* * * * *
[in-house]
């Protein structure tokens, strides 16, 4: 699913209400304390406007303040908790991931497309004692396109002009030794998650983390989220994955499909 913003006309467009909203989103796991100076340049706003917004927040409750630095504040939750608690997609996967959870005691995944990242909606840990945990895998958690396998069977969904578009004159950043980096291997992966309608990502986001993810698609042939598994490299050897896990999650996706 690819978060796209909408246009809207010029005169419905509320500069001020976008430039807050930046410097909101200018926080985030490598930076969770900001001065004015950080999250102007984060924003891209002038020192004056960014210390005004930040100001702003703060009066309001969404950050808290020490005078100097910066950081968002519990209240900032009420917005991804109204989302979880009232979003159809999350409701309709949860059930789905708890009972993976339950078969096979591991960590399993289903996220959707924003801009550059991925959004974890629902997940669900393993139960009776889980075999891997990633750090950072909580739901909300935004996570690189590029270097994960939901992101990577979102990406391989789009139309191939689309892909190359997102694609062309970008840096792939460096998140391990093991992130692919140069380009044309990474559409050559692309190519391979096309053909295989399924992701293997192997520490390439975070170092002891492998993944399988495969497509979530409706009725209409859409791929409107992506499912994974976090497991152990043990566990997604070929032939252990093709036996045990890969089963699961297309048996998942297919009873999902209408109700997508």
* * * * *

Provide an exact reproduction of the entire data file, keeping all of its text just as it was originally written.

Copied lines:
[in-house]
């Protein structure tokens, strides 16, 4: 699913209400304390406007303040908790991931497309004692396109002009030794998650983390989220994955499909 913003006309467009909203989103796991100076340049706003917004927040409750630095504040939750608690997609996967959870005691995944990242909606840990945990895998958690396998069977969904578009004159950043980096291997992966309608990502986001993810698609042939598994490299050897896990999650996706 690819978060796209909408246009809207010029005169419905509320500069001020976008430039807050930046410097909101200018926080985030490598930076969770900001001065004015950080999250102007984060924003891209002038020192004056960014210390005004930040100001702003703060009066309001969404950050808290020490005078100097910066950081968002519990209240900032009420917005991804109204989302979880009232979003159809999350409701309709949860059930789905708890009972993976339950078969096979591991960590399993289903996220959707924003801009550059991925959004974890629902997940669900393993139960009776889980075999891997990633750090950072909580739901909300935004996570690189590029270097994960939901992101990577979102990406391989789009139309191939689309892909190359997102694609062309970008840096792939460096998140391990093991992130692919140069380009044309990474559409050559692309190519391979096309053909295989399924992701293997192997520490390439975070170092002891492998993944399988495969497509979530409706009725209409859409791929409107992506499912994974976090497991152990043990566990997604070929032939252990093709036996045990890969089963699961297309048996998942297919009873999902209408109700997508």